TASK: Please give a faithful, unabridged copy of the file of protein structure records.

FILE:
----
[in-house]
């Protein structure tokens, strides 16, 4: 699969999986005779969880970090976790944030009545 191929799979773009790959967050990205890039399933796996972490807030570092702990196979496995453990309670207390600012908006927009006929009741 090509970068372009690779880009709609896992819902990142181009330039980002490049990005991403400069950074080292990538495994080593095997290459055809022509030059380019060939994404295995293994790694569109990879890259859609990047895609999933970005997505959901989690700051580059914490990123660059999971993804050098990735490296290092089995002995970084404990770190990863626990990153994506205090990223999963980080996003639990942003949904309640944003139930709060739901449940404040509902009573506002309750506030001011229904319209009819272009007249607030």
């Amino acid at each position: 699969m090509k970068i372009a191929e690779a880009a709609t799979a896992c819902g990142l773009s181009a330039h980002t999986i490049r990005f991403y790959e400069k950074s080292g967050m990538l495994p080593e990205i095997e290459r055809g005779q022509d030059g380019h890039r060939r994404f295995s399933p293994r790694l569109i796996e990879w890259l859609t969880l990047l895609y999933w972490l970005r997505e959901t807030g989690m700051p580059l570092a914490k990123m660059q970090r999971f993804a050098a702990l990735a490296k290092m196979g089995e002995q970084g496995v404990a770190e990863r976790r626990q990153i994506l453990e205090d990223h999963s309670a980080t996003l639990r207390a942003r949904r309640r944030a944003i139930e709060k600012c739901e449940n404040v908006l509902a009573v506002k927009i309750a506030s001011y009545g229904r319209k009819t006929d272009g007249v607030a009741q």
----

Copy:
[in-house]
């Protein structure tokens, strides 16, 4: 699969999986005779969880970090976790944030009545 191929799979773009790959967050990205890039399933796996972490807030570092702990196979496995453990309670207390600012908006927009006929009741 090509970068372009690779880009709609896992819902990142181009330039980002490049990005991403400069950074080292990538495994080593095997290459055809022509030059380019060939994404295995293994790694569109990879890259859609990047895609999933970005997505959901989690700051580059914490990123660059999971993804050098990735490296290092089995002995970084404990770190990863626990990153994506205090990223999963980080996003639990942003949904309640944003139930709060739901449940404040509902009573506002309750506030001011229904319209009819272009007249607030």
């Amino acid at each position: 699969m090509k970068i372009a191929e690779a880009a709609t799979a896992c819902g990142l773009s181009a330039h980002t999986i490049r990005f991403y790959e400069k950074s080292g967050m990538l495994p080593e990205i095997e290459r055809g005779q022509d030059g380019h890039r060939r994404f295995s399933p293994r790694l569109i796996e990879w890259l859609t969880l990047l895609y999933w972490l970005r997505e959901t807030g989690m700051p580059l570092a914490k990123m660059q970090r999971f993804a050098a702990l990735a490296k290092m196979g089995e002995q970084g496995v404990a770190e990863r976790r626990q990153i994506l453990e205090d990223h999963s309670a980080t996003l639990r207390a942003r949904r309640r944030a944003i139930e709060k600012c739901e449940n404040v908006l509902a009573v506002k927009i309750a506030s001011y009545g229904r319209k009819t006929d272009g007249v607030a009741q």